Austin Community College enrollment is growing by an estimated 4,000 students each year, and minorities continue to account for a large part of that influx.
The numbers of Hispanics, African-Americans and Asians at the school are all on the rise. Hispanics represent the largest minority group, accounting for one quarter of ACC’s entire student body.
Two years ago, Ealoy Gonzalez enrolled in ACC to further his studies of computer science.
“I can’t afford to go to UT right off the bat, unfortunately. I’m sure if I had known about scholarships and grants in high school, I would’ve,” he said. “I kind of saw myself falling under the same statistics as everybody–working kind of dead-end jobs, living paycheck to paycheck and I wanted to have money.”
Like Gonzalez, more people are seeing their potential and choosing to enroll in a two-year degree first.
In the past four years, ACC’s enrollment has grown from 31,000 to 45,000 students, with minorities accounting for 60 percent of the increase.
“My culture, my background, old school parents I want to say, really don’t know where they can go. Don’t know how far they can exceed,” Gonzalez said.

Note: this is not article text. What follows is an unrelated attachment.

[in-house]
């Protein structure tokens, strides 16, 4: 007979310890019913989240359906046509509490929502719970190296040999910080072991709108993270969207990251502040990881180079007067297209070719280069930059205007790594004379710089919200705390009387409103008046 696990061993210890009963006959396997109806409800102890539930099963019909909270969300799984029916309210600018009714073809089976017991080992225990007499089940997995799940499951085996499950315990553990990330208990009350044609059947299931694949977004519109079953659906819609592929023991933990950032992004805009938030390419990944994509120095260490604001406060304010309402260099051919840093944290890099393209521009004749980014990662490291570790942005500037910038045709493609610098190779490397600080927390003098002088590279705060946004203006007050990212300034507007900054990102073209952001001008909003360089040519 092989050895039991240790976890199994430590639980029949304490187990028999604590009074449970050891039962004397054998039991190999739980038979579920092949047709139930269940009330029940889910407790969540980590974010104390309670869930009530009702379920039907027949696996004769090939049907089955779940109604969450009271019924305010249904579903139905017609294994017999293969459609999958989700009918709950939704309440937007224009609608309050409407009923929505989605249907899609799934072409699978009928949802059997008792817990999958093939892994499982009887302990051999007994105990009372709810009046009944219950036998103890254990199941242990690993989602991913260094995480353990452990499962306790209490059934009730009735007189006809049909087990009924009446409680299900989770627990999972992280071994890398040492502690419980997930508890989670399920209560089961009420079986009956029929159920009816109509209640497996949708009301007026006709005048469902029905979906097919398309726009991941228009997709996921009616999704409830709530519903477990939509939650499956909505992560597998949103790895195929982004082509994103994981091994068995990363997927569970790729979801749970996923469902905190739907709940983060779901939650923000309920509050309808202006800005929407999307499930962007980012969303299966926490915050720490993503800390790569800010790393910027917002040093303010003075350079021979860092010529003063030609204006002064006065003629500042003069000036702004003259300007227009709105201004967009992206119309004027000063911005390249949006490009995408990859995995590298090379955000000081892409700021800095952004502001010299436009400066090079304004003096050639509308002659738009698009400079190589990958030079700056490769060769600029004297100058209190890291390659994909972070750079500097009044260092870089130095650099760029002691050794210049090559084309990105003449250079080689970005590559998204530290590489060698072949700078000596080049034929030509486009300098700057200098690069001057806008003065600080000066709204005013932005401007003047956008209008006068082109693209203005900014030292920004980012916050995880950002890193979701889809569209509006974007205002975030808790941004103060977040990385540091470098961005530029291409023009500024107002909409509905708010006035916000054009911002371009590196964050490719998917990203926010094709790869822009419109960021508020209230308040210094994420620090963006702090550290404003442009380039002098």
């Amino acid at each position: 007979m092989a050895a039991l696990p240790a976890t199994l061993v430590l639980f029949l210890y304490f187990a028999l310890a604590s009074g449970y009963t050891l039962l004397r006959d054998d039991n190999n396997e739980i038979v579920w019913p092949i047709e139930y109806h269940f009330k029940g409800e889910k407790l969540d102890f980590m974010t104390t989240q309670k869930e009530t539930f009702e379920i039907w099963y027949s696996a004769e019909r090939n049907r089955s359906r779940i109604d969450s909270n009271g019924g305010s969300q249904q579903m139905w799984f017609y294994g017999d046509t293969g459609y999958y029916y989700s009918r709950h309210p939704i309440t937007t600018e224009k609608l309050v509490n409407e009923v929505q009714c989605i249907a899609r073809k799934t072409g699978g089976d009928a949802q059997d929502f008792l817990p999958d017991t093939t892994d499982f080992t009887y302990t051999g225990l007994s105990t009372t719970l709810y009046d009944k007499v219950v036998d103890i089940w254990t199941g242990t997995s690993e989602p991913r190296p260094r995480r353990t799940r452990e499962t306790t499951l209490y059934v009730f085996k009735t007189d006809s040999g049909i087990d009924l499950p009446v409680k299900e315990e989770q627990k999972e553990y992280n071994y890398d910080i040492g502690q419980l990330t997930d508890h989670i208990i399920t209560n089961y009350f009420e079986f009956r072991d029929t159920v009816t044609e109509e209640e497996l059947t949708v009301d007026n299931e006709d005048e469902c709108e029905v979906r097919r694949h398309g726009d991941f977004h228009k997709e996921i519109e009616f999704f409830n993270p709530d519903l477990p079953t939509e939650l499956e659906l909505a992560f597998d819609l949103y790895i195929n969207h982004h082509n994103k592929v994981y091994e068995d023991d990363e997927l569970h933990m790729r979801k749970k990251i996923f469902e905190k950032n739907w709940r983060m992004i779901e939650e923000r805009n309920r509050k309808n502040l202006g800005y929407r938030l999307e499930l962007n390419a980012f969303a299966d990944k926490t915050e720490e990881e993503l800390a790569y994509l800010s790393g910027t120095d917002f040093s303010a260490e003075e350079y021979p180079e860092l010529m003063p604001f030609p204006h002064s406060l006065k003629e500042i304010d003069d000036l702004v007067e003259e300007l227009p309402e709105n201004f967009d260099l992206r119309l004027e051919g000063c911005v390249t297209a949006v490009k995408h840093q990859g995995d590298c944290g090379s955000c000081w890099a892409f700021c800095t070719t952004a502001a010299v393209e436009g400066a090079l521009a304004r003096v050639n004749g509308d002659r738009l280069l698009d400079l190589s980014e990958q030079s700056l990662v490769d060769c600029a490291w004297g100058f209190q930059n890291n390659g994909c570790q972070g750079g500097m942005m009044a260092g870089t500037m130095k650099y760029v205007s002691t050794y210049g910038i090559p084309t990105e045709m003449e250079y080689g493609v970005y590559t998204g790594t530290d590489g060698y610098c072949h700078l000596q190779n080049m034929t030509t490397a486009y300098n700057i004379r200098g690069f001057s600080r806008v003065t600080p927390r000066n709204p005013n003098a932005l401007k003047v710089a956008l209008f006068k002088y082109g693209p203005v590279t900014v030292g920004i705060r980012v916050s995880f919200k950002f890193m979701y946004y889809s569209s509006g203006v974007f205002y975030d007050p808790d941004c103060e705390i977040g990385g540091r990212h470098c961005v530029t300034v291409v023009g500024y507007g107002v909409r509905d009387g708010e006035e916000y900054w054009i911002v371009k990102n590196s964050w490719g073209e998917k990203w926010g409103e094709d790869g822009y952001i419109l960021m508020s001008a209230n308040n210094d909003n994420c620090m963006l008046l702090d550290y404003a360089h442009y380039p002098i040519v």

ACC staffers have been active in the community in an effort to work with parents, high schools and church groups to make sure everyone is aware of the resources available.
Once students get to ACC, the college keeps tabs on them to track their achievements.
“Students didn’t know. They’re just unaware of how to enroll in higher ed,” ACC professor Richard Armenta said. “They’ve done their part in coming to us. We want to do our part in seeing that they accomplish their goals.”
ACC’s ultimate goal is to have the halls filled with the right mix of students of different ethnicities–a mix that mirrors the area it serves.
Students like Ealoy say with the student body more equally represented, it is nice just to focus on school.”
“There’s so many organizations around here where I can just talk about current events; talk about how things are going,” he said.
Gonzalez, a full-time dad, plans to eventually earn his bachelor’s degree from a four-year university.